Because his screech is melody and we are all in jeopardy
and all have golden toadsongs semaphoring in our throats.
Because the golden toad teaches us to flirt with day-Glo
explosive breeding excess and to only emerge between the dry and the wet—
though in the end all his flaxen chorusing could bring
no darker gravid female to climb, to clutch and hang upon
and his protective skin was also lung and kidney
a failed-canary early-warning for these coal mine days.
Because the true toad occurs on every continent except Australia
and Antarctica, and is toothless and sleek, deaf and mute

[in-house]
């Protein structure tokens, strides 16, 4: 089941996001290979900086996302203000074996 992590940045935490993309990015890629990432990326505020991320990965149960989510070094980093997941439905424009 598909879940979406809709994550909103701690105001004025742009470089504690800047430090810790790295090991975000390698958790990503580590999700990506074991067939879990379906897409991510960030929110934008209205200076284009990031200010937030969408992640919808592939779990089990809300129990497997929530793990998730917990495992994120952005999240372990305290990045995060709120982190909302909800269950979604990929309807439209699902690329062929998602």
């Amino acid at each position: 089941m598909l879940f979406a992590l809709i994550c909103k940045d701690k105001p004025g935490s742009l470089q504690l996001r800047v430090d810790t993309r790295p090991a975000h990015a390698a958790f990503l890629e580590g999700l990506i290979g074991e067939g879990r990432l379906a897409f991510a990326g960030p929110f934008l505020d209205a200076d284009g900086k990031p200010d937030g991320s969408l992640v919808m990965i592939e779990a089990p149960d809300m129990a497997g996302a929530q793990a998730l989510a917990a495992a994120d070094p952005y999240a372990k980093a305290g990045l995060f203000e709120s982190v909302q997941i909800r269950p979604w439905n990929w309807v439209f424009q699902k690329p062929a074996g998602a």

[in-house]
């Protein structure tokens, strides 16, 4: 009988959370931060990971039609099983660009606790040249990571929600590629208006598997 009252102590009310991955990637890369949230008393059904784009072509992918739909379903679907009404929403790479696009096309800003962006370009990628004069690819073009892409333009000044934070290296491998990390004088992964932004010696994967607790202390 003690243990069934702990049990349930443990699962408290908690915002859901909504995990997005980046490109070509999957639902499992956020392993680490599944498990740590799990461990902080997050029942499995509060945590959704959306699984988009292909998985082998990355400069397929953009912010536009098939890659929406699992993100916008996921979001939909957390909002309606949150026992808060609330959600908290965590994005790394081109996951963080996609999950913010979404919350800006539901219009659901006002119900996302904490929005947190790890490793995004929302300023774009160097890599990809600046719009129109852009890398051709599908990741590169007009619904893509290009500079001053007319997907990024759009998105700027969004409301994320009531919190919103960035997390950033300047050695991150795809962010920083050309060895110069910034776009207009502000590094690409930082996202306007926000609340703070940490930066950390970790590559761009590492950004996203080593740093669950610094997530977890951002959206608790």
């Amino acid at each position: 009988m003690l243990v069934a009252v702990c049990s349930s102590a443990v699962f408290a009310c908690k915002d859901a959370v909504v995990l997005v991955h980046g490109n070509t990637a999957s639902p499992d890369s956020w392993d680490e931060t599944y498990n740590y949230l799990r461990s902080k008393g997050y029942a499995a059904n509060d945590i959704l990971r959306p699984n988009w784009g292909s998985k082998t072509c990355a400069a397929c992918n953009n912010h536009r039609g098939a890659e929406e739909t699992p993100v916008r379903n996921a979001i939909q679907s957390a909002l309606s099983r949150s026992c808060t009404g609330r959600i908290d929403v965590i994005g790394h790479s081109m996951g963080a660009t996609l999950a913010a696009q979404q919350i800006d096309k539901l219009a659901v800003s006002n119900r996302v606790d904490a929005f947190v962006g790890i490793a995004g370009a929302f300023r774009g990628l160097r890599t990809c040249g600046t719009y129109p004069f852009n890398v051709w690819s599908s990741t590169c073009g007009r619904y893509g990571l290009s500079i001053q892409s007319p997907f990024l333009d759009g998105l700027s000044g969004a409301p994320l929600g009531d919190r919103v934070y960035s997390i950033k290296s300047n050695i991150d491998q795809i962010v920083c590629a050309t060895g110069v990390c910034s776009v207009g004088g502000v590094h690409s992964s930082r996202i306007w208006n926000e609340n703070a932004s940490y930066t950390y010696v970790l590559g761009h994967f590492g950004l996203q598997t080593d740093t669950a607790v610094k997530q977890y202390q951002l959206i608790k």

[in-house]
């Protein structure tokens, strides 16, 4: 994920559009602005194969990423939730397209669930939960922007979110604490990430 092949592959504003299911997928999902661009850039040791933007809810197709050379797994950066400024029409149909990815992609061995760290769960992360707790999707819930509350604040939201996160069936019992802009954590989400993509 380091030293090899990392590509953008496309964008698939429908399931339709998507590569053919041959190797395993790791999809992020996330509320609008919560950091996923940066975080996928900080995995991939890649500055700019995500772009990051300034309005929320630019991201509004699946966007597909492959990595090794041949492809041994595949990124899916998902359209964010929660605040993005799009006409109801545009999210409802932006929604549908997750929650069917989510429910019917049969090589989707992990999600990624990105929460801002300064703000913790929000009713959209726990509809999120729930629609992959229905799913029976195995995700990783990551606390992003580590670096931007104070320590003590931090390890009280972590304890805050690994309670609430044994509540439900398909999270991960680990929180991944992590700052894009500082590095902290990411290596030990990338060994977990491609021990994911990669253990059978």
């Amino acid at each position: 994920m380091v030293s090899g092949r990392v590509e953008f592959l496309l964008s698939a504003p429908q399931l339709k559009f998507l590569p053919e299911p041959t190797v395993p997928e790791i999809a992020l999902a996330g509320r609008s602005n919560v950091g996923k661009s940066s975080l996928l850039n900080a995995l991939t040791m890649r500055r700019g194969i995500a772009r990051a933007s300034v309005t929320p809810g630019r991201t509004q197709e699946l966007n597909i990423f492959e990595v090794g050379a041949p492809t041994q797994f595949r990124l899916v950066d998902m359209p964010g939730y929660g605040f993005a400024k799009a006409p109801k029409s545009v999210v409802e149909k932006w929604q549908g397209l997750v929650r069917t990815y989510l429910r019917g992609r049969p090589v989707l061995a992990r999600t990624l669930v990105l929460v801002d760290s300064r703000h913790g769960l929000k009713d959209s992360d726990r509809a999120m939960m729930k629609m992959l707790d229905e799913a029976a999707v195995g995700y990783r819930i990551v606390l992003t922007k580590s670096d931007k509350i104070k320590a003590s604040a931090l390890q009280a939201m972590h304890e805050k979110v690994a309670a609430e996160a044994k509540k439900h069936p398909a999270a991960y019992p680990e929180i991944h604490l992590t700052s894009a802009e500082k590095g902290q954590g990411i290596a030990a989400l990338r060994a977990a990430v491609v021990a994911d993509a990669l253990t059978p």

and all the scientists admit there was nothing like it anyone
had ever seen and nothing anyone will ever see again
we must memorize the numbers of decline: from three hundred or more
in each small pond, to twelve the next year, then one lone male in 1989.
and must not conjugate them into present tense
or in the understory and gnarled roots of the elfin forests.
Bring us back to the border of that April-May window and temporary pool,
to the small and bright gold enameled orange hue
that occasionally called out, perfectly patient, perfectly still,
before the end of that wild dangerous ride
like the second plague from Revelations in reverse
or the frog-in-the-moon eclipsing back into the oblivion of a black, human magic,
before the extremely dry El Nino year, the desiccation and larvae ungrown
before that fungus and blight as in a spell from Tubal and Jabal
could be ushered across oceans, on airplanes
in the dirt beneath our fingernails and the dust
lining the Vibram-soled hiking boots
of the new conquistadors.